Jim Broadstreet's Mobiles

After more than six decades of designing, building and creating, 86-year-old Jim Broadstreet, Sr., is making moving works of art.

By Ren Bishop | Photos by Brandon Alms

Mar 2016

Upcycled Beauty:  Jim Broadstreet transforms materials he has found and collected over the years into mobiles, like Sally Two, which is named after his niece. 

At age 86, Jim Broadstreet, Sr. has decided he might be an artist. But by no means has Broadstreet just started creating. Since the 1950s, the Seattle native worked with his hands intuitively, designing, drafting and building homes, tables, light fixtures, trays and, most notably, Springfield Art Museum’s massive wooden doors. His works commissioned by customers or companies were mostly functional, he says. 

But then his wife Vee had a request.“I said, ‘I want a mobile,’ and a week later, he brought it up from downstairs,” she says. And that was the beginning of it all. 

Since November 2015, Broadstreet has been tinkering with a new project: mobiles. Built from materials collected in the last six decades, the hanging mobiles are delicate and eclectic. Pieces of discarded costume jewelry from a friend, bits of a copper wire bought at a garage sale, discarded board game pieces and more work to form moving, intricate creations.

Parts from a century-old upright piano were glued together to form a part of a standing mobile called Piano Etude. Broadstreet stands next to it, pointing out each individual piece and naming its origin. “Those came from an old piano from a project I made that was featured in The American Home magazine in 1955,” he says, gesturing to a particular mobile. “I was tearing apart an old upright piano and making furniture out of it, shortly after I came back from the Army. What I ended up with was a bunch of the ebony and ivory keys, and for some reason, I kept them all these years.”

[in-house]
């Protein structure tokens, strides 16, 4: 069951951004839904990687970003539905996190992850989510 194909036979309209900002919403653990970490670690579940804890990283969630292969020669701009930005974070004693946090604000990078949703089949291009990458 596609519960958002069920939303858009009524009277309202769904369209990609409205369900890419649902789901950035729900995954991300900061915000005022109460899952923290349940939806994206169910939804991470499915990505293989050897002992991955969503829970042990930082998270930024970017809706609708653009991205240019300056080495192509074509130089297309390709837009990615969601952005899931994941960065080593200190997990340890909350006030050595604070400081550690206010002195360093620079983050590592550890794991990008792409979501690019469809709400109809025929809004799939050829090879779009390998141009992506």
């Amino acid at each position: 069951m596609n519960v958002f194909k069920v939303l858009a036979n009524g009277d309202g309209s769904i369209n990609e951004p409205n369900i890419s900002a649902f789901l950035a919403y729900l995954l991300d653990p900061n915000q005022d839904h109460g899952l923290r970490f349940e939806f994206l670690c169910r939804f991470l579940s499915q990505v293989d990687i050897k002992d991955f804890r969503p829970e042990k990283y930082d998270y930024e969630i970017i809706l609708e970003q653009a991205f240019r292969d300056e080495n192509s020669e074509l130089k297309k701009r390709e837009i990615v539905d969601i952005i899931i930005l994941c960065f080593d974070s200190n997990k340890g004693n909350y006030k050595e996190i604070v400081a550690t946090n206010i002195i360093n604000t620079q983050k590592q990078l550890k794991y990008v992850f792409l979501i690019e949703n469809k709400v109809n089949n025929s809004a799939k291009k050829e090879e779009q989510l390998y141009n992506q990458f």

Broadstreet stored pieces that he found aesthetically pleasing or interesting in drawers in his basement studio, in the home he built in 1960. He’d spot something, and intuitively, he knew it would have a function in something he’d create one day, he says.

“The pieces, they all have a story,” Broadstreet says. “That or they were off-fall in my woodworking shop.” Off-fall, or fall off pieces, are wood scraps left over during woodworking. 

Finding New Sound:  Broadstreet used pieces from an old piano to create this standing mobile, named Piano Etude. 

His Background

The craft comes naturally to Broadstreet, the son of a woodworker. He worked with his hands as a young man, building pieces when he was stationed in Germany during the Korean conflict. He then studied design in Finland for two years, volunteering to teach woodworking classes at a local technical school.

Upon returning to the United States, he began work at an architectural millwork company, helping to design and build wooden pieces for a decade. In the late 1960s, he purchased his own woodworking company in Springfield—Broadstreet Woodworking.

After 13 years, he sold the company and went to work for Edwin Waters at Marshall-Waters Architects. He worked as a project coordinator during the day, and in his spare time, he designed and completed dozens of residential projects in the Springfield area. Now, finally retired, he keeps busy by tinkering with his mobiles, working to create the most stunning visual aesthetic and the best practical design for his dangling works. 

His Art

And like any artist, Broadstreet is constantly looking forward to his next project. A statement by Frank Lloyd Wright sticks in his head. “Somebody asked him what his favorite work was, and he said, ‘The next one,’” Broadstreet says. “I’m kind of that way. I just like to tinker; I still don’t think I’m a real artist.”